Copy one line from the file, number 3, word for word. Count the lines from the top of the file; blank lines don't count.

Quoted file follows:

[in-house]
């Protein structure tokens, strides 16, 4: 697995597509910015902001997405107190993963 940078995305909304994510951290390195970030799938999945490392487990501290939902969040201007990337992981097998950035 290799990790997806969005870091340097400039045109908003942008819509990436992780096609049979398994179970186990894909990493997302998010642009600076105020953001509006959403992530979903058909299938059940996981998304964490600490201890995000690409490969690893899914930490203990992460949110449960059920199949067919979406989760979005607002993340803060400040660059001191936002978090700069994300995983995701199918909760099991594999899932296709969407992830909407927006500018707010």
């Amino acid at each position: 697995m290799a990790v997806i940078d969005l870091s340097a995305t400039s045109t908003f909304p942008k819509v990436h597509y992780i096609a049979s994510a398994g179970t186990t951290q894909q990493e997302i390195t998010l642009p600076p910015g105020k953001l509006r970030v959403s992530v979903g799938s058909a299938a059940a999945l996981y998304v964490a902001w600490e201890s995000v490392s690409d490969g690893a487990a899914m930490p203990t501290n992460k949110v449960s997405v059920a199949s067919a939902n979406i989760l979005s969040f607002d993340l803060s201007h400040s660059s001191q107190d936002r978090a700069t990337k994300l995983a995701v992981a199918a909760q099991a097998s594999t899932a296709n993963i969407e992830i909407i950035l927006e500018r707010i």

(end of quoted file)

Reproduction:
């Amino acid at each position: 697995m290799a990790v997806i940078d969005l870091s340097a995305t400039s045109t908003f909304p942008k819509v990436h597509y992780i096609a049979s994510a398994g179970t186990t951290q894909q990493e997302i390195t998010l642009p600076p910015g105020k953001l509006r970030v959403s992530v979903g799938s058909a299938a059940a999945l996981y998304v964490a902001w600490e201890s995000v490392s690409d490969g690893a487990a899914m930490p203990t501290n992460k949110v449960s997405v059920a199949s067919a939902n979406i989760l979005s969040f607002d993340l803060s201007h400040s660059s001191q107190d936002r978090a700069t990337k994300l995983a995701v992981a199918a909760q099991a097998s594999t899932a296709n993963i969407e992830i909407i950035l927006e500018r707010i």